Mann defended her work by stating that she had originally not planned to publish the photo books until her children were older and were no longer children. She says in an interview with the New York Times that such a delay was rejected by her children; they were angered, she reports, by her unilateral plan to delay publication. To placate them, she compromised and promised that she would publish the book only after they had met with a psychologist in order to make sure they understood their decision fully. She also gave the children veto power over the pictures included in the photobook; 13 year-old Emmett used his veto to remove a picture of him with socks on his hands and 7-year-old Virginia rejected a picture of her urinating. Furthermore, individual interviews conducted with the children when the book was published and they corroborated their willingness to be portrayed in Immediate Family. Jessie was quoted as saying in her interview that “I have no objections, none. The few times I don’t like it is when I have a friend over and I’m just in my room and Mom says, ‘Picture time,’ and I don’t really want to do it” (Woodward, 1992). Furthermore, Mann vowed that if she ever thought even for a moment that the pictures would harm her children, she would immediately stop. She argued that her photographs had nothing morbid or exploitative in them and only wished that people could see them as she saw them, natural, just like the pictures she had from her childhood taken by her dad.
Although there has not been any legal actions taken against Sally Mann and her photographs, that has not stopped her critics from protesting the book’s release and continued availability. The director of Belfast Exposed photography gallery, Pauline Hadaway, says, “naked or not, exhibitions of children can be precarious, and what is OK or not can be arbitrarily decided” (Jenkins, 2010). Where does creativity in photographic art end and exploitation of children begin?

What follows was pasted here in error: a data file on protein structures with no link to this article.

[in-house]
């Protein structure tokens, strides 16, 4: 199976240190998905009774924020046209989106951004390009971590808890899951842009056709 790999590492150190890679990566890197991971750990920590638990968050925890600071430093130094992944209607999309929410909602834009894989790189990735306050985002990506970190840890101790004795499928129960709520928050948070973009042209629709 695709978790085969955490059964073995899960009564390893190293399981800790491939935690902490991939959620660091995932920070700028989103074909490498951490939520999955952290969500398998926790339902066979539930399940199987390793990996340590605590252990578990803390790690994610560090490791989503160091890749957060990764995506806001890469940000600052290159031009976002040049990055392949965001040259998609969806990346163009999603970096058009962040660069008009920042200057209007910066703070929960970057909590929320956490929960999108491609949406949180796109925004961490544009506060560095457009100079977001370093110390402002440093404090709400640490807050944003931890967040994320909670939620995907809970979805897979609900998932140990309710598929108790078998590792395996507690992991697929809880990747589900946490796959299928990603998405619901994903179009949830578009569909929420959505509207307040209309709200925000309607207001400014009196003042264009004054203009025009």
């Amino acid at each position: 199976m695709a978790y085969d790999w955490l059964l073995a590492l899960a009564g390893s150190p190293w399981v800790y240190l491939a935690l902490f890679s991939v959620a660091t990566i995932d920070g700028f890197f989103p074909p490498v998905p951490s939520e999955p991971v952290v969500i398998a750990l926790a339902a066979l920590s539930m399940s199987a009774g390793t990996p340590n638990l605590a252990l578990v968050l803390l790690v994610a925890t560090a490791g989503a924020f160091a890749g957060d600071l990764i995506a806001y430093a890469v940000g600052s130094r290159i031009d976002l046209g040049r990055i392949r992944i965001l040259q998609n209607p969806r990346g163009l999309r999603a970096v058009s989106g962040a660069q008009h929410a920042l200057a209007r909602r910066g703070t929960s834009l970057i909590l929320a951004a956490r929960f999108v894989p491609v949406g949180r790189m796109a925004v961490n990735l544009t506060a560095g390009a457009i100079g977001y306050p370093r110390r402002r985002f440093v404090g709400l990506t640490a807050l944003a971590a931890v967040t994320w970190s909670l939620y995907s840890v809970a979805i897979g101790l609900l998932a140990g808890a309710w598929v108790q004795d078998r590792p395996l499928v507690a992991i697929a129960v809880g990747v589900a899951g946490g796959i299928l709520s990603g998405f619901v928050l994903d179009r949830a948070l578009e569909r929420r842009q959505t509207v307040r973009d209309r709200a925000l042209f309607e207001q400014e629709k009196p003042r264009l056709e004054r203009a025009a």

- What values are in conflict in the artworks of Sally Mann?
- Do you think it is important—or even possible—to get informed consent from her children for their photos to be included in Mann’s book?
- What general limits should our concerns over the exploitation of children put on artistic creativity? How far can artists go in using children in their artworks?
- If you find Mann’s use of her children in her art troubling, is there anything she could have done to produce similar works in an ethical fashion?
Cohen, Alina. “Why Sally Mann’s Photographs of Her Children Can Still Make Viewers Uncomfortable.” Artsy, January 4, 2018. Available at: www.artsy.net/article/artsy-editorial-sally-mann-s-photographs-children-viewers-uncomfortable
Jenkins, Tiffany. “Art or Abuse? A Lament for Lost Innocence.” The Independent, September 14, 2010. Available at: www.independent.co.uk/arts-entertainment/art/features/art-or-abuse-a-lament-for-lost-innocence-2078397.html
Osborn, Valerie. “Sally Mann’s ‘Immediate Family’ – The Unflinching and Unafraid Childhood (2006).” ASX, October 26, 2006. Available at: www.americansuburbx.com/2009/11/theory-sally-manns-immediate-family.html
Woodward, Richard B. “The Disturbing Photography of Sally Mann.” The New York Times, New York Times, September 27, 1992. Available at: www.nytimes.com/1992/09/27/magazine/the-disturbing-photography-of-sally-mann.html
Oluwasemilor Adeoluwa & Scott R. Stroud, Ph.D.
Media Ethics Initiative
Center for Media Engagement
University of Texas at Austin
January 18, 2019